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International Desk

This article first appeared in issue 38, and was written by Tom Waggener.

Recently I went for a late-night run and came upon a man picking chestnuts from a tree. Chestnuts are plentiful in Kagoshima. They are a common snack, and great with rice. The man gave me a handful of fresh chestnuts and his wife brought out a bag of cooked nuts and they talked --all in Japanese--for a good half hour. Here is what I extrapolated from that conversation:

1) She works somewhere in the town office.
2) Chestnuts are called malon in Japanese
3) There was to be a major event at the Mobiki Community Center, involving sumo wrestling, students, the full moon and probably lots of drinking.

I made a mental note of the date as I walked along munching on malon and scaring little old ladies (apparently they are not used to seeing 6 foot tall, hairy white guys walking late at night).

In the weeks to come I told all my JET Program teaching friends about this upcoming event, mainly in an attempt to get English-speaking visitors to my tiny town. I finally talked my Canadian friend Juliet into coming.

On the day of the event, we stopped in to see our mechanic, Onosan, to pay our car bills and to chat. Onosan--who speaks no English, but who loves JETs--is one of our favorite people. He chain smokes and laughs a lot and is somehow incredibly easy to understand. We told him about the sumo event, and he seemed to know a lot about it. He laughed at us both while speaking Japanese, and this is what I extrapolated from that conversation:

1) Sumos make loud stomping noises and grunt a lot.
2) People were going to try to involve Juliet and me in everything they could for the sake of their own amusement.
and 3) There would be lots of food and drinking.

We left laughing and confused and I made a mental note to get Ono a nice gift.

We found the Mobiki Community Center aglow with people, lights and laughter. There was a small dirt ring surrounded by parents. Students of all ages were lined up for their turn to wrestle, and a junior high boy belted out encouragements through a megaphone as two 8-year-olds tugged at each others' shirts.

Juliet and I were given rice balls, beer and a front row seat. People came by to tell me that their children were students at one of my schools, ask if Juliet and I were engaged, ask if I liked sho-chu, ask how long I had been in japan, and so forth.

This turned out to be no ordinary sumo match. First of all, the participants were mostly under 12 years old and under 60 pounds. None wore diapers or thongs, and there seemed to be no distinct set of rules. We cheered as two 6-year-olds dragged each other about the ring, and then things got really intense as a 4th-grader held her own with three 6th-graders.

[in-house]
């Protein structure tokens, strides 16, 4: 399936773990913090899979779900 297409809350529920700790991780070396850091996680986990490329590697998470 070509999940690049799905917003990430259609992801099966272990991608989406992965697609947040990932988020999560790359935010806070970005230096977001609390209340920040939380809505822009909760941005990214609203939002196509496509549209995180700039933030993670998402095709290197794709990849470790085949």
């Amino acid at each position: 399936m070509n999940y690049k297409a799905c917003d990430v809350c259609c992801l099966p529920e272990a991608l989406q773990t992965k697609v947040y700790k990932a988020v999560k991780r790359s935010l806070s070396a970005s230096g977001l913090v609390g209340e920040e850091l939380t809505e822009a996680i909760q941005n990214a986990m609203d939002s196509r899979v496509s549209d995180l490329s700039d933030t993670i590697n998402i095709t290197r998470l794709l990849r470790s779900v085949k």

When they pulled Juliet into the ring, I got the video camera ready in hopes that things would get really hysterical. Sadly, there was no sumo. Juliet did some sort of sissy slap fight with a junior-high girl, and lost. Other girls that night had done full-on sumo and I assumed they were taking things easy on the gaijin.

Next, they pulled me into the ring, and I found myself face to face with a 140-pound, glasses-wearing 15-year-old. I saw the fear in his eyes, and squared away--this kid was going down.

The referee said "go," and the kid was all over me, pulling at parts of my body and struggling to get me off the ground. I got tickled and started to laugh. I tried to pick him up and fling him from the ring, but I was laughing too hard and he was incredibly wiry. In the end, I lost balance and was pushed from the ring. I bowed gracefully as the crowd cheered and roared with laughter at my lack of skills.

I was then showered with gifts of rice balls, beer, sho-chu, unwarranted praise, and a tray with crackers and little wieners (oddly enough, wieners are quite popular here).

Later, I wrestled four elementary kids at one time, and lost, twice. At the end of the night, I wrestled my neighbor. He was a little more than intoxicated at this point, shirtless, and making some bull noises as we prepared to wrestle. I outweigh the guy by about 60 pounds, and I was sure I could get him out of the ring. Apparently alcohol creates lots of adrenaline because Tomatsu had me off my feet and out of the ring in no time.

After the match, we were invited to an iinkai at the community center, but we decided not to press our luck. We said our good-byes to Yurika and my students and met up with two other JETs on their way to Kanoya.



This story was posted on 2001-12-15 12:01:01
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